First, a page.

As he recalls these adventures, he places himself within another tradition, that of the explorers who sought dreams in America: Daniel Boone looking for elbow room, Christopher Columbus (his namesake) working for wealth and honor, Juan Ponce de Leon seeking the fountain of youth. In his wanderings he meets many others, mostly outsiders like himself, who also hope to find something ultimate that will give them stature, dignity, a sense of possessing an important self. In Minneapolis he rooms with a Chippewa who dreams of going to the Amazon and becoming a “real” Indian. His painter roommate in Salem, Massachusetts, is never able to finish a painting. His lesbian neighbors in Boston want little more than to live quietly together, but are hounded out of work and housing. The Parrot Lady in the Hendley Circus, unable to have children, has illustrated her body with tattoos, becoming a freak to express her longing.

The problem for Offutt seems to be in part that traditional definitions of manhood prove unsatisfactory or illusory.

The men of my generation live in the remnants of a world that still maintains a frontier mentality. …Mountain culture expects its males to undergo various rites of manhood, hut genuine tribulation under fire no longer exists. We’ve had to create our own.

In California, he realizes that he has failed in years of searching for a satisfactory way of living when a man expresses contempt for the drawings he has been leaving on the beach in the hope of being discovered:

I slept in a homeless shelter and told stories to myself. I stole paper and pencil to leave my mark. No one knew me, or knew where I was. I suddenly realized that mortality was trivial. I felt dizzy, shaken to the marrow. A stranger considered me litter that produced further litter.

This failure continues through several more years of adventures until he meets Rita.

The image of manhood to which he remains faithful throughout his search is the artist, the creator. He dreams of being an actor, a painter, a playwright, a poet. By his own account, he puts little effort into any of these activities; he seems happier dreaming of greatness than making the effort to become great. During this period in his life he seems naive about the difficulty of achieving greatness and about the work involved, yet he is educating himself to write this memoir, living and observing and recording his adventures, which, though they lead nowhere in themselves, when taken together produce the writer Chris Offutt. When he meets Rita after returning to Boston from a stint as a park-service guide in the Florida Everglades—one of the dark places of the earth-he is past thirty and more than ready to become an adult.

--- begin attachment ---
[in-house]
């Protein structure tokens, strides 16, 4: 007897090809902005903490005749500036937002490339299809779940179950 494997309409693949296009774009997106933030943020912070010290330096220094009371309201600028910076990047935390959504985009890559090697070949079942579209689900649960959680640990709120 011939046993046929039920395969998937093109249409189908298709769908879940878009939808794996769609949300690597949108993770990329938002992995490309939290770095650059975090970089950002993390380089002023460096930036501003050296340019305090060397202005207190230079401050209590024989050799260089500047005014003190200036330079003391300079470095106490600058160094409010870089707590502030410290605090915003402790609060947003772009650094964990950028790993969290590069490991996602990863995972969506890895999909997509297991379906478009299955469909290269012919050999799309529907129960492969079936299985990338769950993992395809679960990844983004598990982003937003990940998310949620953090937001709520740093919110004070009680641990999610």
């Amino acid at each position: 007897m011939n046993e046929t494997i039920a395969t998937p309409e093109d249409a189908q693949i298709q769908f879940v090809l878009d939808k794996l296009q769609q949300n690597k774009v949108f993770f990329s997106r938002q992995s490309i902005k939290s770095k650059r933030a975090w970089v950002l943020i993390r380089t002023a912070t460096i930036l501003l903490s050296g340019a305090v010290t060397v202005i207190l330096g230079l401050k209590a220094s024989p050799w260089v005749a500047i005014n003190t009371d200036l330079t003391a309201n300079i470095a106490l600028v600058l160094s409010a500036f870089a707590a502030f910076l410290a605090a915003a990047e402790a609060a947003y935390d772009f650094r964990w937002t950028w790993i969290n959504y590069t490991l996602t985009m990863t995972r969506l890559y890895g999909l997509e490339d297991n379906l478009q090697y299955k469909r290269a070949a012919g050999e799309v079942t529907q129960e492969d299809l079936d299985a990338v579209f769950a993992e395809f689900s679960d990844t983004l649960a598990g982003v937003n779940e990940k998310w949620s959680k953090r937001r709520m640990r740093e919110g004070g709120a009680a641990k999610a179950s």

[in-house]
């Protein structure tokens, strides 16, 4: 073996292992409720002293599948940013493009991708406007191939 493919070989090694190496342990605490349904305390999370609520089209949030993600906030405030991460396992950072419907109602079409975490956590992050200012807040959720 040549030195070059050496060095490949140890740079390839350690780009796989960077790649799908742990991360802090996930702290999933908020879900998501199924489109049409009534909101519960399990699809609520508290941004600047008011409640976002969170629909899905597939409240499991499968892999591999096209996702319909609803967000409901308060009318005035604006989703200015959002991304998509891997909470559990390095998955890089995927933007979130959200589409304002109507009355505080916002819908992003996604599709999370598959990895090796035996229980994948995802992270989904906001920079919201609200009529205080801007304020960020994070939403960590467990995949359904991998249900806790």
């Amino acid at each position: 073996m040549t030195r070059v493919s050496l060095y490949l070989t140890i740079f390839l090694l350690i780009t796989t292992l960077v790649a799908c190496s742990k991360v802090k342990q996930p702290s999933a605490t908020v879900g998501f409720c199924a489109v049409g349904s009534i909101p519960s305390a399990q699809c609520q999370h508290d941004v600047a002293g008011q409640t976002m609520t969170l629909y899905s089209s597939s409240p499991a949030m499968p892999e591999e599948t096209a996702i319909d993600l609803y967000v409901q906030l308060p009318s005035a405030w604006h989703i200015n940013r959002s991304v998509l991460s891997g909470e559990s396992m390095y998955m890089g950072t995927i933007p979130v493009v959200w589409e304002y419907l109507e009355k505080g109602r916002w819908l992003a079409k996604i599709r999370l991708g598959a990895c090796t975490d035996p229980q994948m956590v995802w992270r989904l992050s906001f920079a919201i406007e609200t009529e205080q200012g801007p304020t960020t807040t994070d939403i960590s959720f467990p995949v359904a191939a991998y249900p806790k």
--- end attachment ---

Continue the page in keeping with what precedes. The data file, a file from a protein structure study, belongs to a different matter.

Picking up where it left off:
Offutt’s adventures on the road are so unusual-sometimes a little unbelievable-and so entertaining that they tend to overshadow the other main strand of the narrative. Offutt counteracts this problem to some extent by alternating the two strands in short sections. The second strand is more important, because it presents the answer Offutt has to offer for the central question of his wanderings: How does a sensitive and intelligent high school dropout from eastern Kentucky become a man in the United States late in the twentieth century? The voice of the travel narrative looks to action, adventure, achievement, and individualist experience for answers, but Offutt gets nowhere until he commits himself to marriage. When he is nineteen in New York, his first lover is Jahi, a spirited African American prostitute who aspires to be an actress. A final bad experience with her leads him to conclude, “Becoming a grownup had to mean more than sex, needed to be independent of women.” When he comes to know Rita, about twelve years later, he sees her as “Calliope making do with a mortal.” The narrative of her pregnancy and his responses is in part an extended meditation on dependencies, exploring ways in which male adulthood means sex and depending on women in fundamental ways that he did not understand at nineteen. He learns and demonstrates that achieving maturity is a matter much more of thought than of action, and when he accepts dependency and exchanges thinking for doing, he begins to become an artist as well.

Offutt’s wanderings do not end with his marriage, but they take on a more thoughtful and more circumscribed character. He eventually finds himself in a rented house, built on skids, in the woods on the Iowa River near Iowa City, where he is enrolled in the prestigious Iowa Writers’ Workshop. The skids make it possible to tow the house away from the river during serious floods. This precarious stability becomes decisive when Rita becomes pregnant. When Offutt hears the good news, he goes out to lie down by the river: “The land seemed to recede beneath me, leaving me prone in the air, as if residing between sky and earth. The clouds moved like surf. I was stationary while all existence was on the glide.” This floating stillness next to the river of change arouses Offutt’s ambivalence. He wants to escape it to take his own course, and he wants to remain in it with his beloved and their child, to see where it will lead. He stays, and satisfies his wanderlust by exploring river and woods: